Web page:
Context (World Philosophers and Their Works)
One of the most colorful and fascinating figures of the Middle Ages was Peter Abelard. Many who know little about the technicalities of medieval logic still know about his life and loves. Some mystery and much romance surround the events of his life, and beneath this fascination the fact that Abelard was undoubtedly one of the more skilled philosophers of the era is sometimes forgotten. For one thing, much less of his work has been translated than that of others from the same period who are, consequently, now better known. Furthermore, his particular doctrines have not gained the fame that came to others. No matter how important Glosses on Porphyry may be in a medieval setting, the idea of practicing philosophy through such commentary is not a currently accepted form. However, few were more responsible than Porphyry for the problems that dominated the Middle Ages, and Abelard’s glosses concern crucial issues.
This work belongs to the branch of philosophy that Abelard, following the Roman philosopher Boethius, called “rational” (the other divisions being the “speculative” and the “moral”). It corresponds most nearly to what is called logic, although it comprehends a wider area of problems than formal logic does. Porphyry prepared an introduction for the Categories (in Organon, second Athenian period, 335-323 b.c.e.; English translation, 1812) of the Greek philosopher Aristotle, and it...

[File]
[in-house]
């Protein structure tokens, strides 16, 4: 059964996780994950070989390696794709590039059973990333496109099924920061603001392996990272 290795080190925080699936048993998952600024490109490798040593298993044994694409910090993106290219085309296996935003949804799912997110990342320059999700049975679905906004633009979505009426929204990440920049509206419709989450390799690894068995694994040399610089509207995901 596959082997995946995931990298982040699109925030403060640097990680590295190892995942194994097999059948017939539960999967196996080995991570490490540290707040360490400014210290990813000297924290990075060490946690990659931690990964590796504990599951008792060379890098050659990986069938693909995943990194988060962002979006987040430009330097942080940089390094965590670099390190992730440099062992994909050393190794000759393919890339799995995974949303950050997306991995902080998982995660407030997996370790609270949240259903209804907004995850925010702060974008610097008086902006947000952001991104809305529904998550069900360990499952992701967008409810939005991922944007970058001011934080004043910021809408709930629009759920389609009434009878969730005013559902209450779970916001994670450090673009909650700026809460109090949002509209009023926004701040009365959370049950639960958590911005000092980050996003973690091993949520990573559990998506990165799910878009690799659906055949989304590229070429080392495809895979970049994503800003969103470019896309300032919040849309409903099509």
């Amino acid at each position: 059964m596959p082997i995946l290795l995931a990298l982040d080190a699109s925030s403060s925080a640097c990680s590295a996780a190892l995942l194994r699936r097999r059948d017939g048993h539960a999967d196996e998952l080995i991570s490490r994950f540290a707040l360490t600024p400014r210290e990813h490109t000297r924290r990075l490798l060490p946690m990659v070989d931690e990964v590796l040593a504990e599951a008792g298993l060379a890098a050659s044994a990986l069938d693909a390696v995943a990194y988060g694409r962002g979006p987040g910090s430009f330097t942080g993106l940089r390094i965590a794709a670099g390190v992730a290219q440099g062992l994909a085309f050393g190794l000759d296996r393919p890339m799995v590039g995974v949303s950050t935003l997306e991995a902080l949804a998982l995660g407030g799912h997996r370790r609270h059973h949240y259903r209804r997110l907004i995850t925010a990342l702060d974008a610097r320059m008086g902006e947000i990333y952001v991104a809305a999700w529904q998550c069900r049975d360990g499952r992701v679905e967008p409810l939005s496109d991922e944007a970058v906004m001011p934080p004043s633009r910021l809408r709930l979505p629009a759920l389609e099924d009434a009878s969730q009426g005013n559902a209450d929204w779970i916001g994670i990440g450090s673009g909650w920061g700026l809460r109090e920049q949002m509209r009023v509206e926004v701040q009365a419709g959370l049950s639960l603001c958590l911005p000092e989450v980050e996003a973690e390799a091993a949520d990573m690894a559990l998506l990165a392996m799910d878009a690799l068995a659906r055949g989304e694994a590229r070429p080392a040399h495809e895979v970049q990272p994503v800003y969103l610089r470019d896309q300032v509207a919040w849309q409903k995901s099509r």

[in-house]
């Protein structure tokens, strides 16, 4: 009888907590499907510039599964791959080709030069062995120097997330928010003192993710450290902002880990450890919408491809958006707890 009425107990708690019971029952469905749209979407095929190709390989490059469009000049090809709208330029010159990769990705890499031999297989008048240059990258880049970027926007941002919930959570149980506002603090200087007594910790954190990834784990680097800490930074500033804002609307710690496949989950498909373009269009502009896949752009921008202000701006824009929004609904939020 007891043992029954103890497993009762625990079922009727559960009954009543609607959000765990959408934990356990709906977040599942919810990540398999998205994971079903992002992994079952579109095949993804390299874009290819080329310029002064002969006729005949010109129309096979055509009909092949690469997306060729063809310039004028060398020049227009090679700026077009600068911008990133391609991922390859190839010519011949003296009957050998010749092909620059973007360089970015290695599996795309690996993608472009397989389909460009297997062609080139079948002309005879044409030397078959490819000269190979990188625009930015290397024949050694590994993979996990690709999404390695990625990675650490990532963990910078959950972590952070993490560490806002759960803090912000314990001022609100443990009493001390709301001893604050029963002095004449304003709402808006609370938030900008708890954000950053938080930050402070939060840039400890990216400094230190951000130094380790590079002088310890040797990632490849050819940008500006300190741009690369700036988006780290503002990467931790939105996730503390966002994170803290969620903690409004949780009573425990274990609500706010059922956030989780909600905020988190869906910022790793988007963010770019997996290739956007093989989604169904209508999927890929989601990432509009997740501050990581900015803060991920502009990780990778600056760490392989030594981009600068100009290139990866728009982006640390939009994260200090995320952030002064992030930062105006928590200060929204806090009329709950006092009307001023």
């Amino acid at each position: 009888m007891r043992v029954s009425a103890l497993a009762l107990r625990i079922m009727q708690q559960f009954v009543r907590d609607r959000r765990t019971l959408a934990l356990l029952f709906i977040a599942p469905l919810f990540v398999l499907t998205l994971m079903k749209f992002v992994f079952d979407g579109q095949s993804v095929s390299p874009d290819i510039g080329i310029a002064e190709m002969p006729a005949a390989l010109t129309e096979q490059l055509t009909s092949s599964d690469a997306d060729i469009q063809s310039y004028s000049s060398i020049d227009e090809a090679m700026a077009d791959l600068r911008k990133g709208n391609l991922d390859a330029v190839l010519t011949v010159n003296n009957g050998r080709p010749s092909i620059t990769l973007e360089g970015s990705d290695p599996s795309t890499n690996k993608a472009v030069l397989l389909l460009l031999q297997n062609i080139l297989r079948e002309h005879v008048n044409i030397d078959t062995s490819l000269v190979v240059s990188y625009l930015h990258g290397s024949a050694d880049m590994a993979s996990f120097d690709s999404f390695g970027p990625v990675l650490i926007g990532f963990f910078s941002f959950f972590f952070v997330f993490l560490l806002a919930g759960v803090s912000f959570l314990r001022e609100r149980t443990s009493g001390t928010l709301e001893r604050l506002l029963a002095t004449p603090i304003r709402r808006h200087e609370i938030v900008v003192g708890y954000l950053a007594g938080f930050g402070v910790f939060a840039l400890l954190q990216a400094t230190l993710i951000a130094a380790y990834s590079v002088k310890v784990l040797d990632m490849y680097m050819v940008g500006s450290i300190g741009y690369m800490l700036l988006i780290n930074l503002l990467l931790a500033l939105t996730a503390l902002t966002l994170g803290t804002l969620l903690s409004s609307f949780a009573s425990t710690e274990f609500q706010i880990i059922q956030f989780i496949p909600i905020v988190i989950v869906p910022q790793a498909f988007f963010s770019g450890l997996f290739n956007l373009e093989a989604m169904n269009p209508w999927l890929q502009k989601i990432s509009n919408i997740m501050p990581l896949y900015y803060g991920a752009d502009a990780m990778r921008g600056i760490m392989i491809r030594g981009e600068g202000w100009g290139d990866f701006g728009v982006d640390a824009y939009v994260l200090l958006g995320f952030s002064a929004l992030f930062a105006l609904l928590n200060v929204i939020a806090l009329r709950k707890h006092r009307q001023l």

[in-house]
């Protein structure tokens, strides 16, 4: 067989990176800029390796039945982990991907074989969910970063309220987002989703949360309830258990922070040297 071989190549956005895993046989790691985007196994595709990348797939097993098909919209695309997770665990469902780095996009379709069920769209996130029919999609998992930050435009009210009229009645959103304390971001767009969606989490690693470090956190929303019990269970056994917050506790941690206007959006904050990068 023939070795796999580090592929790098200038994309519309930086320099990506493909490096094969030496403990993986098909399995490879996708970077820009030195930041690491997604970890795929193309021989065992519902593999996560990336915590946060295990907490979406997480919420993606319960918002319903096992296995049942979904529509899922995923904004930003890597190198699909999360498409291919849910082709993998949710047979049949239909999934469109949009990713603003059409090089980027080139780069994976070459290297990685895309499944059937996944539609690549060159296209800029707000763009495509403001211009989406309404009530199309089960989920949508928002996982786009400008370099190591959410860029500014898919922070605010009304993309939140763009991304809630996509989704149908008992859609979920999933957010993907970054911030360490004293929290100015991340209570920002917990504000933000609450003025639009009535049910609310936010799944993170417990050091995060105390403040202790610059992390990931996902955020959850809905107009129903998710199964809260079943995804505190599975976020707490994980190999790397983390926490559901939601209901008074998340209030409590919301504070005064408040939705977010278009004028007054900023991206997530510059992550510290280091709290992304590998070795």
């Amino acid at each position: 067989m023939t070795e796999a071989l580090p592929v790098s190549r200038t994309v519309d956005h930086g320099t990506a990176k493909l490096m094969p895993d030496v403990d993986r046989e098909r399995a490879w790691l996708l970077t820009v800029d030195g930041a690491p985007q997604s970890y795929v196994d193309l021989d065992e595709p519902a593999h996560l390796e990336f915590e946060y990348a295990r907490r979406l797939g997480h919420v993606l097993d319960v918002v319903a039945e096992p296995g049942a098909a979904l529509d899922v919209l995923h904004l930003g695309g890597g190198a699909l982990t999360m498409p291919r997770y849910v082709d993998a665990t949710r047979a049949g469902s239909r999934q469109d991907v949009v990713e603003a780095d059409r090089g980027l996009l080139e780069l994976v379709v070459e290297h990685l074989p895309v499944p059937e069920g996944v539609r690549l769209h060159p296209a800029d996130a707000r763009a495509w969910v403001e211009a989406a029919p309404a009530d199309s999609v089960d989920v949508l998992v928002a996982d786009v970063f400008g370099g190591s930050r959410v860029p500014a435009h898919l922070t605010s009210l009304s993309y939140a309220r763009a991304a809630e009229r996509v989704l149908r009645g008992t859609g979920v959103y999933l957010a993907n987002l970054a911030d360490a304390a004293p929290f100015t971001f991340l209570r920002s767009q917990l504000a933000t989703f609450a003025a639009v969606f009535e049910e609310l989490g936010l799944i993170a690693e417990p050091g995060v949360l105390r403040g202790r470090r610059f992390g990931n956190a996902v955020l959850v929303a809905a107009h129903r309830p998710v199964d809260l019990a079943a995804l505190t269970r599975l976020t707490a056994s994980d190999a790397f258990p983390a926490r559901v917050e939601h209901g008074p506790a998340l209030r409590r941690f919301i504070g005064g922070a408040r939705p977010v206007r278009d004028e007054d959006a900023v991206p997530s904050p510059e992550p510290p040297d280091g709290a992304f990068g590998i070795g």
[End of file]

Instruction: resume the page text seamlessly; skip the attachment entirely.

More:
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Universals (World Philosophers and Their Works)
The prominent controversy regarding the status of universals is raised through logical inquiry, which has metaphysical overtones. Deciding whether universals are real is a necessary step before deciding about genus and species. People make divisions according to genus and species, but one cannot be content to do this as a logical convenience. The question is whether such division represents anything real, when it is obvious that every individual thing is singular and not universal, representative of the species but never the species itself. Abelard asks: Do universals apply to things or only to words, once one has been forced to study universals through the study of genus and species?
Abelard must first define a universal. Then, after quoting Aristotle and Porphyry, he refines his own definition: That is universal that is formed to be predicated of many. The question of the ontological status of universals has been raised by a logical question and formulated in logical terms. Abelard begins by supposing that things as well as words are included within this definition.
If things as well as words are called universal, how can the universal definition be applied to things also? Abelard begins to deal with this question by considering the views of those who have formulated this problem. Many, he says, solve this issue by asserting that in different things, there is present a substance that is essentially the same although the various things differ...